August 26th

Before we started the hike of the day, I checked a few more brooks.


morning glory


cute disaster

At one of them, I caught a very chunky Corsican Painted Frog.





Corsican Painted Frog Discoglossus montalentii


Corsican Painted Frog Discoglossus montalentii

Then, my 3rd year old made me very proud again with her hiking enthusiasm. Many, many more lizards along our way to a photo-friendly waterfall.








Tyrrhenian Wall Lizard Podarcis tiliguerta


Tyrrhenian Rock Lizard Archaeolacerta bedriagae










August 27th

Up early to find a single Hermann’s Tortoise in the central valley.





Hermann’s Tortoise Testudo hermanni

Some more brook searching along the way. Time to relax a bit more, with lazy afternoon at the campground swimming pool. After dark, a short exploration of the Porto river after dark, with a juvenile brook newt and both species of painted frogs.


Tyrrhenian Painted Frog Discoglossus sardus


Corsican Brook Newt Euproctus montanus - juvenile

August 28th

Our last full day on the island. Bas and I went for a final fire salamander run, finding 80 animals in a 40 minutes search. Great!


Corsican Fire Salamander Salamandra corsica


Corsican Fire Salamander Salamandra corsica

Father and son also explored the Porto river after dark one more time, again with both painted frog species in decent numbers.








Corsican Painted Frog Discoglossus montalentii


Tyrrhenian Painted Frog Discoglossus sardus


Corsican Painted Frog Discoglossus montalentii


Tyrrhenian Painted Frog Discoglossus sardus


Corsican Painted Frog Discoglossus montalentii


Corsican Painted Frog Discoglossus montalentii

August 29th

Our ferry back to the mainland ran in the afternoon. I decided to go back the way I came, preferring the mountain route over the seaside once more. A tiny brook with a diurnal metamorph fire salamander, newt larvae, tadpoles and metamorphs of Corsican Painted Frog and a nice Barred Grass Snake made a lovely final stop.


Corsica Fire Salamander Salamandra corsica


Barred Grass Snake Natrix helvetica


Barred Grass Snake Natrix helvetica

After some midnight confusion finally got into our hotel room in the same Toulon hotel.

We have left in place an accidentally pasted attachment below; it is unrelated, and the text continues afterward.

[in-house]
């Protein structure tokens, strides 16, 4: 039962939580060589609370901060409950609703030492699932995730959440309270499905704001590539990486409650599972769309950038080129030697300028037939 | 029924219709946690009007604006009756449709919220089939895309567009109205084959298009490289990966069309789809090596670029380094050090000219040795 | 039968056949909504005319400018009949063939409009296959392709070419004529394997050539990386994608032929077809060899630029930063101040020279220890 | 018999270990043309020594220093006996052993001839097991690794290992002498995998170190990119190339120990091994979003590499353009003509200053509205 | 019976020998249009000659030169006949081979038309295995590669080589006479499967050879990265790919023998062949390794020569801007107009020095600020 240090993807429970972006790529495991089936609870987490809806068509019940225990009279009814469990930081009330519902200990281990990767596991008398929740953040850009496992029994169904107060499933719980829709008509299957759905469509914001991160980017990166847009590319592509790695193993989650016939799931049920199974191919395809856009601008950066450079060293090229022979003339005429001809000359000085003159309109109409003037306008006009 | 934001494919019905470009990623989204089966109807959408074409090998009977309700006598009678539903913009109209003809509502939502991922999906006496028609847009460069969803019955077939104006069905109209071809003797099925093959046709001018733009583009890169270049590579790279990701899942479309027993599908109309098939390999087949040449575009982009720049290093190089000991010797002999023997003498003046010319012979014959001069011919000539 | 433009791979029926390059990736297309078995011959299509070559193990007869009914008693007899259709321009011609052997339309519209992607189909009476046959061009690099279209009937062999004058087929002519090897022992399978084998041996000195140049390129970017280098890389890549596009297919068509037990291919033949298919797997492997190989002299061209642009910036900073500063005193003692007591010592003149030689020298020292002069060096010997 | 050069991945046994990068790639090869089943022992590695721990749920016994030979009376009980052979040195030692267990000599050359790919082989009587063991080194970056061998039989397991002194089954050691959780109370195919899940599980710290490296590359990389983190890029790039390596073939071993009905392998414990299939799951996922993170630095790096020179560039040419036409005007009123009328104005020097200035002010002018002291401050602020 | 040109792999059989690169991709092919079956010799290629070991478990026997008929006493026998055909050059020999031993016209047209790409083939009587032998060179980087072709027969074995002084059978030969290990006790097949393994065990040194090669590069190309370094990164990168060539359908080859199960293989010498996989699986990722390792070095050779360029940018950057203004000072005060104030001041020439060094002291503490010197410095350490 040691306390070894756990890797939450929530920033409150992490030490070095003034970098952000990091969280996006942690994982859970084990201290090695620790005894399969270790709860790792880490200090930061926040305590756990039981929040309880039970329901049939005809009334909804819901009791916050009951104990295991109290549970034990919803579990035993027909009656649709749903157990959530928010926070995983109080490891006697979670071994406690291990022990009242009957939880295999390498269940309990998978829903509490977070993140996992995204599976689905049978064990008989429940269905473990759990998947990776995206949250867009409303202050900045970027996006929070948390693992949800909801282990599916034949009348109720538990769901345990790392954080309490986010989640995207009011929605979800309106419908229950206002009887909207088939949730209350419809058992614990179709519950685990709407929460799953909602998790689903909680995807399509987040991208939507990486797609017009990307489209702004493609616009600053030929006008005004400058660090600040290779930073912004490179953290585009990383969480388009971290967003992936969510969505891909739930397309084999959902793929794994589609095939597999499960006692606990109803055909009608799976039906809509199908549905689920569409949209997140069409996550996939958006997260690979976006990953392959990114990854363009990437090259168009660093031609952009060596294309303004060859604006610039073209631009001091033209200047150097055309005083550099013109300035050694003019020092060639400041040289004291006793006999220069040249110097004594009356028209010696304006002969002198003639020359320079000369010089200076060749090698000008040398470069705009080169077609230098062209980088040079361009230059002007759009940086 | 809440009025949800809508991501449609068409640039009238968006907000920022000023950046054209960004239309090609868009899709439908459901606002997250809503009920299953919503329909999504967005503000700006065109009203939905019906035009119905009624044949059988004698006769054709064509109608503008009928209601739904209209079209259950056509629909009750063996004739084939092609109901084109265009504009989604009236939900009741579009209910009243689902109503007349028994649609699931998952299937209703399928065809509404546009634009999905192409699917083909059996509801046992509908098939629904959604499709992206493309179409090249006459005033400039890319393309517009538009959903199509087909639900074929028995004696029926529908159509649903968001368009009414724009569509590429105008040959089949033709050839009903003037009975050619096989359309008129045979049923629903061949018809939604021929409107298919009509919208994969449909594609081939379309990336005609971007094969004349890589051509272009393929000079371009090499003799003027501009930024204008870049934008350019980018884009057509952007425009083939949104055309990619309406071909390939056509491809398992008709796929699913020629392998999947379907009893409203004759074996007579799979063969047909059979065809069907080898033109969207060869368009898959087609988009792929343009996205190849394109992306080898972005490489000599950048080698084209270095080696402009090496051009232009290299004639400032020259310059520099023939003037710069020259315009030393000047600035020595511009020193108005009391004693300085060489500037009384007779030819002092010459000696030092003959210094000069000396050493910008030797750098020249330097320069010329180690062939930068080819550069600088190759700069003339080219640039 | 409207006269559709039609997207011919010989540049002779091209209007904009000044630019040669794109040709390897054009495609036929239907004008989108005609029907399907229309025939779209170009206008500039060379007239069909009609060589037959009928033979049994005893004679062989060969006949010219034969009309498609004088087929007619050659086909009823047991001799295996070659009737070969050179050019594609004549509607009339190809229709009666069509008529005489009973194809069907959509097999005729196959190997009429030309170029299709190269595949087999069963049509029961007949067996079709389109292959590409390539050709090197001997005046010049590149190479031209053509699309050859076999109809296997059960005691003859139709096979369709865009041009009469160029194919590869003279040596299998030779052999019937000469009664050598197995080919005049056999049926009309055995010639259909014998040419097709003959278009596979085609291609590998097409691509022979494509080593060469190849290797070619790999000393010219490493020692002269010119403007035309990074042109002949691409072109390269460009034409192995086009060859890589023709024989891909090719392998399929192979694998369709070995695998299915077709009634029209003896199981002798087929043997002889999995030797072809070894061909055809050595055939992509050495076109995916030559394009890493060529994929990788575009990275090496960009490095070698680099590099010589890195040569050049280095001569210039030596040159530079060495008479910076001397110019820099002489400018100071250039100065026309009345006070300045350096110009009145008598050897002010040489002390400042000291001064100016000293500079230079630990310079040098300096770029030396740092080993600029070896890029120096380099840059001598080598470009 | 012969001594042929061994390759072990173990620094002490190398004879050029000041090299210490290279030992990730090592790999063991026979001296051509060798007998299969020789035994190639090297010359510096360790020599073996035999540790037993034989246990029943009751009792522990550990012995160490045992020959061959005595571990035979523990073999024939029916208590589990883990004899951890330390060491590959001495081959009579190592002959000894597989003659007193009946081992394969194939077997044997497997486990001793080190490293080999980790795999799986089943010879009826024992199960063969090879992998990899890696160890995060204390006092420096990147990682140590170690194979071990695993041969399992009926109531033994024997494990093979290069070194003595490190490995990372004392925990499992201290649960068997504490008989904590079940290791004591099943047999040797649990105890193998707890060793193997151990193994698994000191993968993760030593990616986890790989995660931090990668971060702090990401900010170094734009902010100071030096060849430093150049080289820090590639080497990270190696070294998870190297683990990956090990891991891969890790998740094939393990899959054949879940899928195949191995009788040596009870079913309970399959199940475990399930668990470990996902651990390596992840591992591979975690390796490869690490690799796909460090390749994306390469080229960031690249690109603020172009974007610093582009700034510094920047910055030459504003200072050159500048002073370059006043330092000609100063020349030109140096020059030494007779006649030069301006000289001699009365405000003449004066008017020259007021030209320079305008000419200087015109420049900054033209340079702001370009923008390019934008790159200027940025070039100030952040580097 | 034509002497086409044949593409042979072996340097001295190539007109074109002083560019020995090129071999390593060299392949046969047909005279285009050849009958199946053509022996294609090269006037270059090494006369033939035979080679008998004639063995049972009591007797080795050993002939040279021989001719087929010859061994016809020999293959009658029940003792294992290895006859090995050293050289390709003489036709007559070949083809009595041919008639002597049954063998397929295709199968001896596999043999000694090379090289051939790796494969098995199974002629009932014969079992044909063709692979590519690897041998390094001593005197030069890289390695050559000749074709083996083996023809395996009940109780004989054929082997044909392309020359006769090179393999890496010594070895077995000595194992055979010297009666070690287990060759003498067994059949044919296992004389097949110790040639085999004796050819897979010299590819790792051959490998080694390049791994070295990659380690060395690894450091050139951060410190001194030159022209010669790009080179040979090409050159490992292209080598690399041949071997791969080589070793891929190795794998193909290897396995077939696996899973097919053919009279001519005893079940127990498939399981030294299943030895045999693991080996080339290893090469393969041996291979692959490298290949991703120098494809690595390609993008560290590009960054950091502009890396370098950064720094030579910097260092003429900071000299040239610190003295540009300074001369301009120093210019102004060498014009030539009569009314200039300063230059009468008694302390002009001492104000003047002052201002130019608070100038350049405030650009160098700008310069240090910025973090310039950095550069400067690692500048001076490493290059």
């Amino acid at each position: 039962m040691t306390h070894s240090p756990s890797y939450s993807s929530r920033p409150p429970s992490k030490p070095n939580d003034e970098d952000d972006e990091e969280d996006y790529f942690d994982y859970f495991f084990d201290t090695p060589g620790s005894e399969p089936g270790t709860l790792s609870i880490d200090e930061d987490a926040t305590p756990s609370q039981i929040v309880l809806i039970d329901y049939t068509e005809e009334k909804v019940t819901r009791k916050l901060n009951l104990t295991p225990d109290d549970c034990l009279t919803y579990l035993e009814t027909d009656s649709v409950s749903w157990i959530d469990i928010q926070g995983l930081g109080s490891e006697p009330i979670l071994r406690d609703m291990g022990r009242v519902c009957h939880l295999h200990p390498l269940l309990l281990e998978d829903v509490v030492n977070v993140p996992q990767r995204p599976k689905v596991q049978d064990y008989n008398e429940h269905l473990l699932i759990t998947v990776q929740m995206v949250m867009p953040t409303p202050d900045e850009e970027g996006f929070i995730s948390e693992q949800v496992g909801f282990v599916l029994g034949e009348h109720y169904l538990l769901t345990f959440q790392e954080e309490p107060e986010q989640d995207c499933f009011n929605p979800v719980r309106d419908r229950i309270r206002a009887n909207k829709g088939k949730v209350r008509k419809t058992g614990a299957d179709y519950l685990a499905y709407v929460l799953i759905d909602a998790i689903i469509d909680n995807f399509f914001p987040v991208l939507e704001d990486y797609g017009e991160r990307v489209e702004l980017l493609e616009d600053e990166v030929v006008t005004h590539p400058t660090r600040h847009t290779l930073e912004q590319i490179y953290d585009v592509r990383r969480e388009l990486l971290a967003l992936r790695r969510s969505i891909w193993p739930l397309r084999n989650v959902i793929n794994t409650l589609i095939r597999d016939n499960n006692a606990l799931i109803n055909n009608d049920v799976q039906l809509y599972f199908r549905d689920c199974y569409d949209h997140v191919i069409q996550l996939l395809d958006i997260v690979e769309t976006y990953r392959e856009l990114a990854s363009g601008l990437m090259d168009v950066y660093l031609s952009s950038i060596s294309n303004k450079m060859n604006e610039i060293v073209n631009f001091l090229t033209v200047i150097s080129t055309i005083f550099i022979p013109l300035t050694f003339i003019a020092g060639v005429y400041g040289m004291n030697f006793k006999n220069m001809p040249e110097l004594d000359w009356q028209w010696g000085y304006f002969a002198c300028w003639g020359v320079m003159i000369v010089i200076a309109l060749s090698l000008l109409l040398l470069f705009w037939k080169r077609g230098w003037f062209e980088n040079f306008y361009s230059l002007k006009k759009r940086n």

August 30th-31st

After a final night at a child-friendly stop halfway into France, we made it back home.




Epilogue

Corsica never bores. Each visit is different. This time, amphibian reproductive activities seemed to be further along than last year, judging by the presence of more brook newt larvae, tree frog metamorphs and the virtual absence of aquatic adult brook newts.

Species list

MAINLAND & SEA

1. Strinati’s Cave Salamander Speleomantes strinatii
2. Common Toad Bufo bufo
3. Loggerhead Sea Turtle Caretta caretta
4. Western Green Lizard Lacerta bilineata
5. Common Wall Lizard Podarcis muralis brongniardii

CORSICA

1. Corsican Fire Salamander Salamandra corsica
2. Corsican Brook Newt Euproctus montanus
3. Corsican Painted Frog Discoglossus montalentii
4. Tyrrhenian Painted Frog Discoglossus sardus
5. Green Toad Bufotes viridis balearicus
6. Tyrrhenian Tree Frog Hyla sarda
7. Pool Frog Pelophylax lessonae bergeri
8. Hermann’s Tortoise Testudo hermanni hermanni
9. European Pond Terrapin Emys orbicularis galloitalica
10. European Leaf-toed Gecko Euleptes europaea
11. Turkish Gecko Hemidactylus turcicus
12. Moorish Gecko Tarentola mauritanica
13. Pygmy Algyroides Algyroides fitzingeri
14. Italian Wall Lizard Podarcis siculus siculus & campestris
15. Tyrrhenian Rock Lizard Archaeolacerta bedriagae
16. Tyrrhenian Wall Lizard Podarcis tiliguerta
17. Barred Grass Snake Natrix helvetica cetti
18. Western Whip Snake Hierophis viridiflavus

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Last update: September 22, 2019 08:00:38